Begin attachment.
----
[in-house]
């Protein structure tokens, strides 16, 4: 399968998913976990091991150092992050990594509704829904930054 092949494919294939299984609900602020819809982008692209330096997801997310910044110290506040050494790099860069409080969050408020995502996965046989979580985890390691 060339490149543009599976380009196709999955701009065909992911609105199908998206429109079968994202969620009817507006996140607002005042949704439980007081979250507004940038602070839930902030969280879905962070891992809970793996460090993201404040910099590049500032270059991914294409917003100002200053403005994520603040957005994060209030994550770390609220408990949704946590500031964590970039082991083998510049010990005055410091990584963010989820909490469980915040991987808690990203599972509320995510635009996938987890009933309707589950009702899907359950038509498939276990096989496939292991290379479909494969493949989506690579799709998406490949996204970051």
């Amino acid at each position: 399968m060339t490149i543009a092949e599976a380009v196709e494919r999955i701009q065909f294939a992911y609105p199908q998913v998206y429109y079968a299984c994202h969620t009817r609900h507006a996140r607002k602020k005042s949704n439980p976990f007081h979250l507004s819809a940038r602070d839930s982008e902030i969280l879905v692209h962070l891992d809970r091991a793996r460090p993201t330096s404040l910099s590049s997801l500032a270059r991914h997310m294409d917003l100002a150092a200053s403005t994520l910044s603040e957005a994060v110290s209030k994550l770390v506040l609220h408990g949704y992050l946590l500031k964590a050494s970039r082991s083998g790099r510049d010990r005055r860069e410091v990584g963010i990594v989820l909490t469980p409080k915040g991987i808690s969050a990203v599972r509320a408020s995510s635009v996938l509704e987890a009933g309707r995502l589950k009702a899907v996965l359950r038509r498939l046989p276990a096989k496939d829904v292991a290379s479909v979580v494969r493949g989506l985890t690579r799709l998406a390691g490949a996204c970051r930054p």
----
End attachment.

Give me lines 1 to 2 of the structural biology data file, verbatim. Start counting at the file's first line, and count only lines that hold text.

[in-house]
């Protein structure tokens, strides 16, 4: 399968998913976990091991150092992050990594509704829904930054 092949494919294939299984609900602020819809982008692209330096997801997310910044110290506040050494790099860069409080969050408020995502996965046989979580985890390691 060339490149543009599976380009196709999955701009065909992911609105199908998206429109079968994202969620009817507006996140607002005042949704439980007081979250507004940038602070839930902030969280879905962070891992809970793996460090993201404040910099590049500032270059991914294409917003100002200053403005994520603040957005994060209030994550770390609220408990949704946590500031964590970039082991083998510049010990005055410091990584963010989820909490469980915040991987808690990203599972509320995510635009996938987890009933309707589950009702899907359950038509498939276990096989496939292991290379479909494969493949989506690579799709998406490949996204970051």